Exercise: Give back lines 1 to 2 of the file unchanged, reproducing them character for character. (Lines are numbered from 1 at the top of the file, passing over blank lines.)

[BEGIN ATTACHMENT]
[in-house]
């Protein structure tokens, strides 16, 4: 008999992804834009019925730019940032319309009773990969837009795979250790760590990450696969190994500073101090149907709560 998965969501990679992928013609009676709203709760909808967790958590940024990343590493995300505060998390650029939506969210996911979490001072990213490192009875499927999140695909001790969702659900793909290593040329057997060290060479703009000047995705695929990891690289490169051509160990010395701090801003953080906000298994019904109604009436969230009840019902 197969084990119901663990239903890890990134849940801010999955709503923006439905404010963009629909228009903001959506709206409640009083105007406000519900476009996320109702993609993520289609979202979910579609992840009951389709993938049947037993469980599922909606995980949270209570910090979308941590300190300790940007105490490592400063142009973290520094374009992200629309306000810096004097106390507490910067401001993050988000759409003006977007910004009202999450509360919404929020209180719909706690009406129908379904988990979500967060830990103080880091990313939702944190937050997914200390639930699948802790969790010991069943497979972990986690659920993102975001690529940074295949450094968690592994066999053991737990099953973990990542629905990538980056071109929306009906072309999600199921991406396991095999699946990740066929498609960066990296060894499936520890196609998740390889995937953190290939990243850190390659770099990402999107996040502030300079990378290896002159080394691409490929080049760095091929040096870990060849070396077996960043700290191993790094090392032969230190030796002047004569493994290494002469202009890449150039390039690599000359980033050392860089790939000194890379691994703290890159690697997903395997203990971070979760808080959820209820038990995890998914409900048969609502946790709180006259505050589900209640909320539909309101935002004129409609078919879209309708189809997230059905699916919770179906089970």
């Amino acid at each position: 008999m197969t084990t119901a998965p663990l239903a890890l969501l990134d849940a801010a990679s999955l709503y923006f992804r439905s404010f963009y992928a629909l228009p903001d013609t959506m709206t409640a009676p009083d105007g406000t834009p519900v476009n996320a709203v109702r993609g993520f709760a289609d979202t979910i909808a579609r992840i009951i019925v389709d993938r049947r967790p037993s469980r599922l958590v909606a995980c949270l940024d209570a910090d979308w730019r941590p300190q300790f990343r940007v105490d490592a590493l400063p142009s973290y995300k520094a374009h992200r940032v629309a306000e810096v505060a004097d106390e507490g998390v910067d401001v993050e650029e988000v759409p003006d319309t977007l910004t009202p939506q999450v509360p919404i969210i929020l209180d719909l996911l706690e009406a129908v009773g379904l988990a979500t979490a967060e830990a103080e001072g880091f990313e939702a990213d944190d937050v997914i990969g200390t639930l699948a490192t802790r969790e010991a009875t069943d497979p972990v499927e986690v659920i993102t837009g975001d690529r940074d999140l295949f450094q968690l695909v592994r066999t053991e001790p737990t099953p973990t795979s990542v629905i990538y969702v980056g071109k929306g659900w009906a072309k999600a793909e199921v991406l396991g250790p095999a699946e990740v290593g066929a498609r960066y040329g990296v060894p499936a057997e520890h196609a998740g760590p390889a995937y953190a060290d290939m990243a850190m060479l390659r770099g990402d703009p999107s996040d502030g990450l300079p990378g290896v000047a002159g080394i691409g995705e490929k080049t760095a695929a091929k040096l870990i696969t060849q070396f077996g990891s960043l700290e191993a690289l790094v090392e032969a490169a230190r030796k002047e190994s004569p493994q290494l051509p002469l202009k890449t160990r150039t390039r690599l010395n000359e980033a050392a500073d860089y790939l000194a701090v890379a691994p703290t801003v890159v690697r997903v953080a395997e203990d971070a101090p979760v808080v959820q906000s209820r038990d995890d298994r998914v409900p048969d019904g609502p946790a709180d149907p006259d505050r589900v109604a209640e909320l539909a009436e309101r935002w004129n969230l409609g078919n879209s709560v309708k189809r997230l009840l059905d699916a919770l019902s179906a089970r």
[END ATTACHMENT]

[in-house]
């Protein structure tokens, strides 16, 4: 008999992804834009019925730019940032319309009773990969837009795979250790760590990450696969190994500073101090149907709560 998965969501990679992928013609009676709203709760909808967790958590940024990343590493995300505060998390650029939506969210996911979490001072990213490192009875499927999140695909001790969702659900793909290593040329057997060290060479703009000047995705695929990891690289490169051509160990010395701090801003953080906000298994019904109604009436969230009840019902 197969084990119901663990239903890890990134849940801010999955709503923006439905404010963009629909228009903001959506709206409640009083105007406000519900476009996320109702993609993520289609979202979910579609992840009951389709993938049947037993469980599922909606995980949270209570910090979308941590300190300790940007105490490592400063142009973290520094374009992200629309306000810096004097106390507490910067401001993050988000759409003006977007910004009202999450509360919404929020209180719909706690009406129908379904988990979500967060830990103080880091990313939702944190937050997914200390639930699948802790969790010991069943497979972990986690659920993102975001690529940074295949450094968690592994066999053991737990099953973990990542629905990538980056071109929306009906072309999600199921991406396991095999699946990740066929498609960066990296060894499936520890196609998740390889995937953190290939990243850190390659770099990402999107996040502030300079990378290896002159080394691409490929080049760095091929040096870990060849070396077996960043700290191993790094090392032969230190030796002047004569493994290494002469202009890449150039390039690599000359980033050392860089790939000194890379691994703290890159690697997903395997203990971070979760808080959820209820038990995890998914409900048969609502946790709180006259505050589900209640909320539909309101935002004129409609078919879209309708189809997230059905699916919770179906089970």